Chocolate poisoning in dogs is a more frequent affection at the time of the Christmas and Easter holidays (2nd cause of poisoning in dogs after anti-coagulants). Some owners give their dog a few pieces of chocolate, thinking they’ll be happy. But it is most often accidental poisoning, a box of chocolates that remains for example on a table, or on an unclosed shelf. Chocolate is very palatable and can therefore ingest in large quantities by dogs.
Chocolate contains a substance toxic to domestic carnivores: theobromine. Depending on the dose ingested and the dog’s weight, this poisoning can be serious, even fatal.
The higher the cocoa content of chocolate, the more theobromine it contains. As an indication, the theobromine contents are:
- About 1600 mg in 100 grams of classic dark chocolate
- About 200 mg in 100 grams of milk chocolate
- Virtually no theobromine in white chocolate
Doses of theobromine of 100 to 250 mg per kilogram are toxic in dogs. Thus, for a 10 kg dog, an amount of 60 grams of dark chocolate can prove potentially lethal. In practice, a “small” square of chocolate weighs around 5g.
Theobromine is an alkaloid substance, from the methylxanthine family as is caffeine. Like the latter, it has exciting properties on the central nervous system and on the heart muscle in particular.
Symptoms are of several types, depending on the dose ingested:
- Digestive symptoms: repeated vomiting, diarrhea, excessive salivation, increased amount of water drunk, digestive spasms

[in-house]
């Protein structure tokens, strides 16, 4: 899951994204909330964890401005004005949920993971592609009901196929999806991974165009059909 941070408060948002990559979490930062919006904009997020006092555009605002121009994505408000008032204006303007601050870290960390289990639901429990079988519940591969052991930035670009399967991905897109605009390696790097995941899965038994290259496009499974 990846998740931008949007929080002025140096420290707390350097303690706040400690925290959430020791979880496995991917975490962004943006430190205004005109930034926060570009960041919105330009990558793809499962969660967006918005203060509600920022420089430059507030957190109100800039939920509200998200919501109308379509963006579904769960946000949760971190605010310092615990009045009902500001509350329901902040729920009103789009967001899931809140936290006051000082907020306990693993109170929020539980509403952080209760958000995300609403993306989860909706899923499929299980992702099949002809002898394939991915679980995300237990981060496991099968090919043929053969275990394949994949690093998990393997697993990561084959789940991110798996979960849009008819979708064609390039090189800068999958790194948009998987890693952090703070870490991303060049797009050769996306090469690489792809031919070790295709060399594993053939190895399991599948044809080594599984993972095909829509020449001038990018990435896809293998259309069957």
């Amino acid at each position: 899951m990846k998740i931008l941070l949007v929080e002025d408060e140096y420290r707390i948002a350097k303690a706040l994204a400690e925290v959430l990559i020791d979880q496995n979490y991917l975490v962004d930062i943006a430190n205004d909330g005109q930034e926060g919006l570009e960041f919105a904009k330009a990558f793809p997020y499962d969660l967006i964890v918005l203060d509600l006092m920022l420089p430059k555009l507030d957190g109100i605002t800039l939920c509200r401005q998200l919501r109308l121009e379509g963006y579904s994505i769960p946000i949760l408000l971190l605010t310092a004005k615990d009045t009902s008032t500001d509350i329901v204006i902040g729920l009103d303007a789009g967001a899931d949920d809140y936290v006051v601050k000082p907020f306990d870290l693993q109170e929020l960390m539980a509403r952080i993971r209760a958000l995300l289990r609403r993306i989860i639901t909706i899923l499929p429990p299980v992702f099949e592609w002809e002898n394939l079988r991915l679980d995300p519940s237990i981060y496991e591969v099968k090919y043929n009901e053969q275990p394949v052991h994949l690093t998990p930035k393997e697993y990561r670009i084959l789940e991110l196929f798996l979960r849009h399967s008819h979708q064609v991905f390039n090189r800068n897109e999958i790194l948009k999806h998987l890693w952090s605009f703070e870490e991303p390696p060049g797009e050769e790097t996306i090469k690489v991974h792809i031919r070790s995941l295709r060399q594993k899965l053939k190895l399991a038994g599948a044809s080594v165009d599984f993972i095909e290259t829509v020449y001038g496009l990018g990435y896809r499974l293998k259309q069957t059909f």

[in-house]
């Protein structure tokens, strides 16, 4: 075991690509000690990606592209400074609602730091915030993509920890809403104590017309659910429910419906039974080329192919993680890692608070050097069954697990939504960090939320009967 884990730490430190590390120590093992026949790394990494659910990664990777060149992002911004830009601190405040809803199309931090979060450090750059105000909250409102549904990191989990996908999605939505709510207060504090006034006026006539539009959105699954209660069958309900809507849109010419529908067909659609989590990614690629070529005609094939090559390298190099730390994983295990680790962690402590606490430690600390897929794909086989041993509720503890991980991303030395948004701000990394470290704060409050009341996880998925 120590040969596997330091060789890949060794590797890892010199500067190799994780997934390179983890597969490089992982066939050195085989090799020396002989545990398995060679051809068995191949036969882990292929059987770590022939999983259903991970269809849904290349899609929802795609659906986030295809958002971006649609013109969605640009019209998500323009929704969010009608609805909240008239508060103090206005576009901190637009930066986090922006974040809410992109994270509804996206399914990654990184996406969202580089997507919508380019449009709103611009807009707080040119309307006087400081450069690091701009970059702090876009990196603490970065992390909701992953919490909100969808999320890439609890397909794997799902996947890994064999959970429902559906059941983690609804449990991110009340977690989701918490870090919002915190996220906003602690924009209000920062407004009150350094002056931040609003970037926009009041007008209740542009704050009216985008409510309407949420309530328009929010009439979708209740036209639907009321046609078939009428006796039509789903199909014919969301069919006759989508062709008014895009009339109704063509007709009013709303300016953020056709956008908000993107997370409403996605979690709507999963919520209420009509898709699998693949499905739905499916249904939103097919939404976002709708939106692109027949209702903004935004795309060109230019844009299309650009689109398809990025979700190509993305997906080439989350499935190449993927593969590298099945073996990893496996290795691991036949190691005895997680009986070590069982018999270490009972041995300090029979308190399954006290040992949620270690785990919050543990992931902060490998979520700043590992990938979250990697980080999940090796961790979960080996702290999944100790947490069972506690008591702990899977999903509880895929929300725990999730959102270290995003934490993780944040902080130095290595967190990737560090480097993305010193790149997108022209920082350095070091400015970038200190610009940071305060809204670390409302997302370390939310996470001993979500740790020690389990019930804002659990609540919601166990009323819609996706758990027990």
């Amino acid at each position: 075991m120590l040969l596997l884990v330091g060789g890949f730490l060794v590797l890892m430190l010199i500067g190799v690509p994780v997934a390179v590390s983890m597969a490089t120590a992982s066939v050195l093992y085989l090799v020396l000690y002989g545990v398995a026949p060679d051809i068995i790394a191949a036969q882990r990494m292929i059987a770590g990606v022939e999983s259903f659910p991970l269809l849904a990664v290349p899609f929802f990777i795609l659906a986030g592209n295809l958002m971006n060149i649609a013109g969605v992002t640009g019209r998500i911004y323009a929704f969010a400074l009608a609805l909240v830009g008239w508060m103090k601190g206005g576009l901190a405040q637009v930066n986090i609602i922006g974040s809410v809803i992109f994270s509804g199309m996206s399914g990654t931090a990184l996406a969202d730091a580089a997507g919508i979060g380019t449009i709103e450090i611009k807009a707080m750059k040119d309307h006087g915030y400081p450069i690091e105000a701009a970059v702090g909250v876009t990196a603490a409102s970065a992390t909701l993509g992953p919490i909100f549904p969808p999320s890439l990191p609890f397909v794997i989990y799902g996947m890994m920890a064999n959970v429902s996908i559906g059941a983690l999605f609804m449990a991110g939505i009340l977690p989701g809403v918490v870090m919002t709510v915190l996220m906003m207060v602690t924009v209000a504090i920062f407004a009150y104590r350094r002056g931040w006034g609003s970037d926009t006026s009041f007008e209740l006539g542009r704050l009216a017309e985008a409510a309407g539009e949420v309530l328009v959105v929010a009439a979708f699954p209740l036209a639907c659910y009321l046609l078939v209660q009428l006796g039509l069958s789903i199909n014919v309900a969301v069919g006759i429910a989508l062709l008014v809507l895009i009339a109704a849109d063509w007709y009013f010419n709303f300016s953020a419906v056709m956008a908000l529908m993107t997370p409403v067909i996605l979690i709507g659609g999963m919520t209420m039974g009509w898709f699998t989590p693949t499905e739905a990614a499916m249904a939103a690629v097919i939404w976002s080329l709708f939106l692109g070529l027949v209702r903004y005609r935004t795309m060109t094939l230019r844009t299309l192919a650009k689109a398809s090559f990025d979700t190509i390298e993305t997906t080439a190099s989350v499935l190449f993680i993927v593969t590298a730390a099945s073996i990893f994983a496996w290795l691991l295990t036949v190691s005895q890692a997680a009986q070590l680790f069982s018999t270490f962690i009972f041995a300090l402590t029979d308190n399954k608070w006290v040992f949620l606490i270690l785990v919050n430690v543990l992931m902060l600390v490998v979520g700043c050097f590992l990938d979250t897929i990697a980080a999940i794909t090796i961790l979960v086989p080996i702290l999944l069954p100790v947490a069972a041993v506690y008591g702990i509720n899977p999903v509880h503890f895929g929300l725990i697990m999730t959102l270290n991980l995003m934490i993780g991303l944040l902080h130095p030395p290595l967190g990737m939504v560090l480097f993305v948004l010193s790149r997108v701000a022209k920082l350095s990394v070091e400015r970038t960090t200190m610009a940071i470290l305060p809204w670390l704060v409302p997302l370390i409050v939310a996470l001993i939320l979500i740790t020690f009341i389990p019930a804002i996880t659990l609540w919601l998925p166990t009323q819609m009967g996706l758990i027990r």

- Nervous symptoms: restlessness, tremors, excitement, balance disorders, more rarely prostration, convulsions or even coma
- Cardio-respiratory symptoms: increased or decreased respiratory rate, cardiac arrhythmias
- General symptoms: hyperthermia, dehydration, increased amount of urine
Theobromine is slowly eliminated from a dog’s body. Symptoms appear a few hours after ingestion, and may persist for 24 to 48 hours, or even longer.
The first symptoms are usually digestive symptoms due to the irritant action of theobromine on the digestive tract. Then, when the molecule passes into the bloodstream, nervous and cardio-respiratory symptoms appear.
When the amount ingested is large, death can occur within 24 hours of ingestion. If the dog is still alive after 48 hours, the prognosis is rather favorable.
As theobromine is slowly eliminated from the body, symptoms of intoxication can appear in dogs consuming small amounts of chocolate every day.
Treatment of chocolate poisoning in dogs
Either way, the sooner your dog receives care, the better the prognosis. As soon as you notice your dog has eaten chocolate, call your vet and explain what and how much he ate. He will judge the need to receive your animal in consultation. He may possibly implement a treatment to limit the absorption of theobromine, with a treatment to make him vomit or charcoal. Gastric lavage may possibly be considered during massive ingestion.
There is no specific antidote for theobromine. The veterinarian will therefore set up symptomatic treatment: treatment for the digestive system in particular (anti-diarrhea, anti-emesis), treatment for the heart (anti-arrhythmics) and neurological (anti-convulsant) if necessary. Hospitalization may be recommended to put the animal on a drip and keep it under surveillance.
Additional examinations, in particular blood tests or cardiac examinations, may be necessary for treatment and to clarify the prognosis.
The best prevention is obviously not to give your dog chocolate. You should also store chocolate bars and boxes in a place that you are sure they cannot access. This little pleasure can indeed have serious consequences. There are plenty of other safe and effective ways to please your dog.